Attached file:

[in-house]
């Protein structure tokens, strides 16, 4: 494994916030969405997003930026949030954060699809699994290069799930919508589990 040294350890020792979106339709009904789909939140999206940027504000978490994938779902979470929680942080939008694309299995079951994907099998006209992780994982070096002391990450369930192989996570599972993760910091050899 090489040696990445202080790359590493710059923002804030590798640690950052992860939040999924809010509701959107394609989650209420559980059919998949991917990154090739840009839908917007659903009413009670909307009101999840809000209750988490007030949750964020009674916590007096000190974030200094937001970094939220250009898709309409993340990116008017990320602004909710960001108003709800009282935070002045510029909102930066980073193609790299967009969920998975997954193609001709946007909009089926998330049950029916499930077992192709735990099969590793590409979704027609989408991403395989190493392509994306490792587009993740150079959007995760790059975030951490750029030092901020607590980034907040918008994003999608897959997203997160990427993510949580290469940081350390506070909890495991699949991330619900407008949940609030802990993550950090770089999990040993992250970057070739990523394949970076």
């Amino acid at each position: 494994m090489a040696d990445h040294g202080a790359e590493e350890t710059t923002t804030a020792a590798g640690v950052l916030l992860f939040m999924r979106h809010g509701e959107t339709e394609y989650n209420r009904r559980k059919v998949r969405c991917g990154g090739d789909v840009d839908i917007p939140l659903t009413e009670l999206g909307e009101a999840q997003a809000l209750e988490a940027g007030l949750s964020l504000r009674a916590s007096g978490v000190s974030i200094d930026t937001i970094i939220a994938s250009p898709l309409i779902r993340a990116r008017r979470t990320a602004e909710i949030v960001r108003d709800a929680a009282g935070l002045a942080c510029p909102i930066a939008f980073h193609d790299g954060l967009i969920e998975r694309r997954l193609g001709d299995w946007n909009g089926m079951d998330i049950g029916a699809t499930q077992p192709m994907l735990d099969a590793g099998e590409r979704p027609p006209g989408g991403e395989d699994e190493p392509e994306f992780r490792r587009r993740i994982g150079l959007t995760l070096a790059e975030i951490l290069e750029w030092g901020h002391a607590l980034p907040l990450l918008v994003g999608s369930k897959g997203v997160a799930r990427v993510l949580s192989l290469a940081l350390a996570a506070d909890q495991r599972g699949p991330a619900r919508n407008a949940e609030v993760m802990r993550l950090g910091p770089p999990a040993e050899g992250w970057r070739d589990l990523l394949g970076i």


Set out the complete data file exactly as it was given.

[in-house]
């Protein structure tokens, strides 16, 4: 494994916030969405997003930026949030954060699809699994290069799930919508589990 040294350890020792979106339709009904789909939140999206940027504000978490994938779902979470929680942080939008694309299995079951994907099998006209992780994982070096002391990450369930192989996570599972993760910091050899 090489040696990445202080790359590493710059923002804030590798640690950052992860939040999924809010509701959107394609989650209420559980059919998949991917990154090739840009839908917007659903009413009670909307009101999840809000209750988490007030949750964020009674916590007096000190974030200094937001970094939220250009898709309409993340990116008017990320602004909710960001108003709800009282935070002045510029909102930066980073193609790299967009969920998975997954193609001709946007909009089926998330049950029916499930077992192709735990099969590793590409979704027609989408991403395989190493392509994306490792587009993740150079959007995760790059975030951490750029030092901020607590980034907040918008994003999608897959997203997160990427993510949580290469940081350390506070909890495991699949991330619900407008949940609030802990993550950090770089999990040993992250970057070739990523394949970076």
């Amino acid at each position: 494994m090489a040696d990445h040294g202080a790359e590493e350890t710059t923002t804030a020792a590798g640690v950052l916030l992860f939040m999924r979106h809010g509701e959107t339709e394609y989650n209420r009904r559980k059919v998949r969405c991917g990154g090739d789909v840009d839908i917007p939140l659903t009413e009670l999206g909307e009101a999840q997003a809000l209750e988490a940027g007030l949750s964020l504000r009674a916590s007096g978490v000190s974030i200094d930026t937001i970094i939220a994938s250009p898709l309409i779902r993340a990116r008017r979470t990320a602004e909710i949030v960001r108003d709800a929680a009282g935070l002045a942080c510029p909102i930066a939008f980073h193609d790299g954060l967009i969920e998975r694309r997954l193609g001709d299995w946007n909009g089926m079951d998330i049950g029916a699809t499930q077992p192709m994907l735990d099969a590793g099998e590409r979704p027609p006209g989408g991403e395989d699994e190493p392509e994306f992780r490792r587009r993740i994982g150079l959007t995760l070096a790059e975030i951490l290069e750029w030092g901020h002391a607590l980034p907040l990450l918008v994003g999608s369930k897959g997203v997160a799930r990427v993510l949580s192989l290469a940081l350390a996570a506070d909890q495991r599972g699949p991330a619900r919508n407008a949940e609030v993760m802990r993550l950090g910091p770089p999990a040993e050899g992250w970057r070739d589990l990523l394949g970076i």